I "inQuiry Almanack" - Minutes from ME - May, 1997
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Minutes from ME

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MAYTIME MEASURING

Now that bright, warm weather has returned to Pennsylvania we like to do outdoor math and science as much as possible. Being so happy to see the new Springtime GROWTH, we get feverish and simply cannot resist ... we want to measure stuff !

Enjoying the sunlight leads to investigation of the shadows it produces, so we begin with the famous exercise of estimating a tree's height by comparing the length of its shadow with the length of our own shadow.

Anne Measures!

(This is a "generic", diagram created with PAINTBRUSH software. Each student makes a unique, personal copy by changing the particular measurements he or she made and printing or saving the individual result to a disk.)

In the diagram above:

Anne's shadow is 40 inches long.
Anne is 44 inches tall.
The tree's shadow is 132 inches,or 13 feet, long.
Then by simple ratio:

Tree Height = Tree Shadow Length multiplied by (Anne's actual height divided by her shadow length)

This measurement method works well as we choose various neighborhood trees, in fact it often works too well. Our tree-filled state lives up to its "PENN'S WOODS" title. Frequently, the many trees crowd so close to each other that separating their shadows or avoiding interfering shadows is perplexing. So for simpler exercises we can switch to other measurement candidates which stand in isolation such as goalposts, flagpoles, single buildings, etc.

Measuring becomes most meaningful when the results are displayed, and a map or a chart shows the results of our group project well. So we make a map showing our various measurements.

Using a simple graphics program, such as PAINTBRUSH, we begin with a screenful of green; the main computer helper adds the path and field line markings and then each team adds its tree, fence, etc. with measurement values. Now we can print out and display the combined group project.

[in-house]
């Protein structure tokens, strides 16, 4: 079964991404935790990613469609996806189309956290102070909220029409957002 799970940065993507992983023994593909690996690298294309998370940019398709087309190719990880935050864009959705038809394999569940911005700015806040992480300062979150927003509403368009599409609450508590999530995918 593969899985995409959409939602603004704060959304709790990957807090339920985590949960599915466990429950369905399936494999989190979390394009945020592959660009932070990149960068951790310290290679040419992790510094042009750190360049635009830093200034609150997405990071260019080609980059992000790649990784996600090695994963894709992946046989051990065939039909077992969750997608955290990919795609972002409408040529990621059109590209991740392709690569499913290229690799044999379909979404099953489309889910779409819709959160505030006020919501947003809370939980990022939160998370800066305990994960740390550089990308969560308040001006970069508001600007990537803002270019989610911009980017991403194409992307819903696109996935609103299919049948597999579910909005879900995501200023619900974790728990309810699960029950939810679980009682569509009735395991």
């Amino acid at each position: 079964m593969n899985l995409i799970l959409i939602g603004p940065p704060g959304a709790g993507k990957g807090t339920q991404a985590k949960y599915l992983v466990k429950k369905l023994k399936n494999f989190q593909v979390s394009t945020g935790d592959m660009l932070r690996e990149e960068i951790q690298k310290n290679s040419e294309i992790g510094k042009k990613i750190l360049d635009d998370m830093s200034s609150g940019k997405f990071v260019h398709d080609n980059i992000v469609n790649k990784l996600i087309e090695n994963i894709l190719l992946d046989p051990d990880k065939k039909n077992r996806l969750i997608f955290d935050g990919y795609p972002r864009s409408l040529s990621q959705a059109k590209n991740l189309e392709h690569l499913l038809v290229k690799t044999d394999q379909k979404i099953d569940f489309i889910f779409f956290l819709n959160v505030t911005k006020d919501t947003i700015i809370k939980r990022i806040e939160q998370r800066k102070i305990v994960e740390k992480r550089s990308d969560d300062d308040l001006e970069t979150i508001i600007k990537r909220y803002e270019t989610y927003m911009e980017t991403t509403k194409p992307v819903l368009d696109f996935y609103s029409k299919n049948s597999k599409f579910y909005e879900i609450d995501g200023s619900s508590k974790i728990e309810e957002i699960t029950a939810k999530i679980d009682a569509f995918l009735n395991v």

Group Map.

Unfortunately there are times when the weather does not cooperate and we must measure indoors. However with a few simple substitutions to the basic plan - teacher for trees, hallways for fences, Voila! we have an alternative measuring project. The resulting map looks like this:

Indoors!

Some other linear quantity questions are worth trying:

The shortest way to the playground door?
The longest way to the same door (without retracing steps)?
Is Reid's desk closer to the door?
Or is Madeline's closer?As the crow flies? or as the crow walks?
The width of a desk, the width of a person, the width of a classroom, how to fit it all in?
Is our classroom closer to the Science Lab or the Art room?

Arbor Day in Pennsylvania falls on the last Friday in April, a special time to celebrate, and measure, our trees.

To learn about an ancient and amazingly accurate scaling estimate check ERATOSTHANES PROJECT - CIRCUMFERENCE OF THE WORLD.

I acknowledge the measured inspiration from my daughter, AL, in devising these mathematical pursuits.

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